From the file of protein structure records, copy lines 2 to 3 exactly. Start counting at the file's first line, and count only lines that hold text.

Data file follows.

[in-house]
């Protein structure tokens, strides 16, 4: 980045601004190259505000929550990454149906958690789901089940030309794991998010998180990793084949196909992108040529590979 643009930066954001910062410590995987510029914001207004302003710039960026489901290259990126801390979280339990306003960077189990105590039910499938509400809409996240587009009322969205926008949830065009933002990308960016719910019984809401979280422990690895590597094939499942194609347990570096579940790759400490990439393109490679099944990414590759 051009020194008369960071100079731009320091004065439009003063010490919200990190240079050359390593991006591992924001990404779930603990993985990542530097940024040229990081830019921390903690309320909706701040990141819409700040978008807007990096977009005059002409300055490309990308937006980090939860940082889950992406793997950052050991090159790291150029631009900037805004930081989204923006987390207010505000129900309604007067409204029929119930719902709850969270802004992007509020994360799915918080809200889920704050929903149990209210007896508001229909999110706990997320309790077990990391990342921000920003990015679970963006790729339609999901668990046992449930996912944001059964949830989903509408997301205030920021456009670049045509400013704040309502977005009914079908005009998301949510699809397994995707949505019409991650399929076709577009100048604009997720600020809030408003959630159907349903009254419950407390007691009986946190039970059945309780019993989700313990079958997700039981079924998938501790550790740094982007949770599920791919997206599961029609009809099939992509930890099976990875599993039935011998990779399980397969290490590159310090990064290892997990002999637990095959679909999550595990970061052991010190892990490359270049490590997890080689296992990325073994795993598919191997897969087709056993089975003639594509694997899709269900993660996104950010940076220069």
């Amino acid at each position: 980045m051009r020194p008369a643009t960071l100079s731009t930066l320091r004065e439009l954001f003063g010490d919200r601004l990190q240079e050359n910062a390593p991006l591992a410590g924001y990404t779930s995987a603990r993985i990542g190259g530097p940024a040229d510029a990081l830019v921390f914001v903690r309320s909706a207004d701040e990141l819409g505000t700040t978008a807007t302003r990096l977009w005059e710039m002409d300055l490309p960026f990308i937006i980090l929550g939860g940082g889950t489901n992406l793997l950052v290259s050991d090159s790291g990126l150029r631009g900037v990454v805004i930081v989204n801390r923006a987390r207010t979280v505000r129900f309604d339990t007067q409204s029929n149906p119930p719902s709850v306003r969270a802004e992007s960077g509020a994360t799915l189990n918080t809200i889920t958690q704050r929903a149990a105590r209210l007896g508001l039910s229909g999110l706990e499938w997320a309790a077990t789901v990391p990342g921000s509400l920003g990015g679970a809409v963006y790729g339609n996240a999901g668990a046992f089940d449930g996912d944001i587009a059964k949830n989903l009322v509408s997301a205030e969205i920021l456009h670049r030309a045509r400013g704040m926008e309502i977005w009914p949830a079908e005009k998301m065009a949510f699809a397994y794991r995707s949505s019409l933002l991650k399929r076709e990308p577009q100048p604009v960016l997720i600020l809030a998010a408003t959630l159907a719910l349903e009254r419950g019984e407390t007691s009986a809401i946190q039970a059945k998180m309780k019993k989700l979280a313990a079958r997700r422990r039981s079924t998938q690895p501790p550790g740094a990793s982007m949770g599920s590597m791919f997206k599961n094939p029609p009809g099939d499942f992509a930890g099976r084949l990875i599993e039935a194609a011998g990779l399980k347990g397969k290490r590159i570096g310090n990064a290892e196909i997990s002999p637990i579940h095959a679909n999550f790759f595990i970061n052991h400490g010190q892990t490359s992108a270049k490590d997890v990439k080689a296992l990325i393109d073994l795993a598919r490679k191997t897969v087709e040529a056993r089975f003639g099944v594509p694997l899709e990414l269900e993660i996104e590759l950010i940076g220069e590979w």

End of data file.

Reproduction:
């Protein structure tokens, strides 16, 4: 980045601004190259505000929550990454149906958690789901089940030309794991998010998180990793084949196909992108040529590979 643009930066954001910062410590995987510029914001207004302003710039960026489901290259990126801390979280339990306003960077189990105590039910499938509400809409996240587009009322969205926008949830065009933002990308960016719910019984809401979280422990690895590597094939499942194609347990570096579940790759400490990439393109490679099944990414590759 051009020194008369960071100079731009320091004065439009003063010490919200990190240079050359390593991006591992924001990404779930603990993985990542530097940024040229990081830019921390903690309320909706701040990141819409700040978008807007990096977009005059002409300055490309990308937006980090939860940082889950992406793997950052050991090159790291150029631009900037805004930081989204923006987390207010505000129900309604007067409204029929119930719902709850969270802004992007509020994360799915918080809200889920704050929903149990209210007896508001229909999110706990997320309790077990990391990342921000920003990015679970963006790729339609999901668990046992449930996912944001059964949830989903509408997301205030920021456009670049045509400013704040309502977005009914079908005009998301949510699809397994995707949505019409991650399929076709577009100048604009997720600020809030408003959630159907349903009254419950407390007691009986946190039970059945309780019993989700313990079958997700039981079924998938501790550790740094982007949770599920791919997206599961029609009809099939992509930890099976990875599993039935011998990779399980397969290490590159310090990064290892997990002999637990095959679909999550595990970061052991010190892990490359270049490590997890080689296992990325073994795993598919191997897969087709056993089975003639594509694997899709269900993660996104950010940076220069």
């Amino acid at each position: 980045m051009r020194p008369a643009t960071l100079s731009t930066l320091r004065e439009l954001f003063g010490d919200r601004l990190q240079e050359n910062a390593p991006l591992a410590g924001y990404t779930s995987a603990r993985i990542g190259g530097p940024a040229d510029a990081l830019v921390f914001v903690r309320s909706a207004d701040e990141l819409g505000t700040t978008a807007t302003r990096l977009w005059e710039m002409d300055l490309p960026f990308i937006i980090l929550g939860g940082g889950t489901n992406l793997l950052v290259s050991d090159s790291g990126l150029r631009g900037v990454v805004i930081v989204n801390r923006a987390r207010t979280v505000r129900f309604d339990t007067q409204s029929n149906p119930p719902s709850v306003r969270a802004e992007s960077g509020a994360t799915l189990n918080t809200i889920t958690q704050r929903a149990a105590r209210l007896g508001l039910s229909g999110l706990e499938w997320a309790a077990t789901v990391p990342g921000s509400l920003g990015g679970a809409v963006y790729g339609n996240a999901g668990a046992f089940d449930g996912d944001i587009a059964k949830n989903l009322v509408s997301a205030e969205i920021l456009h670049r030309a045509r400013g704040m926008e309502i977005w009914p949830a079908e005009k998301m065009a949510f699809a397994y794991r995707s949505s019409l933002l991650k399929r076709e990308p577009q100048p604009v960016l997720i600020l809030a998010a408003t959630l159907a719910l349903e009254r419950g019984e407390t007691s009986a809401i946190q039970a059945k998180m309780k019993k989700l979280a313990a079958r997700r422990r039981s079924t998938q690895p501790p550790g740094a990793s982007m949770g599920s590597m791919f997206k599961n094939p029609p009809g099939d499942f992509a930890g099976r084949l990875i599993e039935a194609a011998g990779l399980k347990g397969k290490r590159i570096g310090n990064a290892e196909i997990s002999p637990i579940h095959a679909n999550f790759f595990i970061n052991h400490g010190q892990t490359s992108a270049k490590d997890v990439k080689a296992l990325i393109d073994l795993a598919r490679k191997t897969v087709e040529a056993r089975f003639g099944v594509p694997l899709e990414l269900e993660i996104e590759l950010i940076g220069e590979w």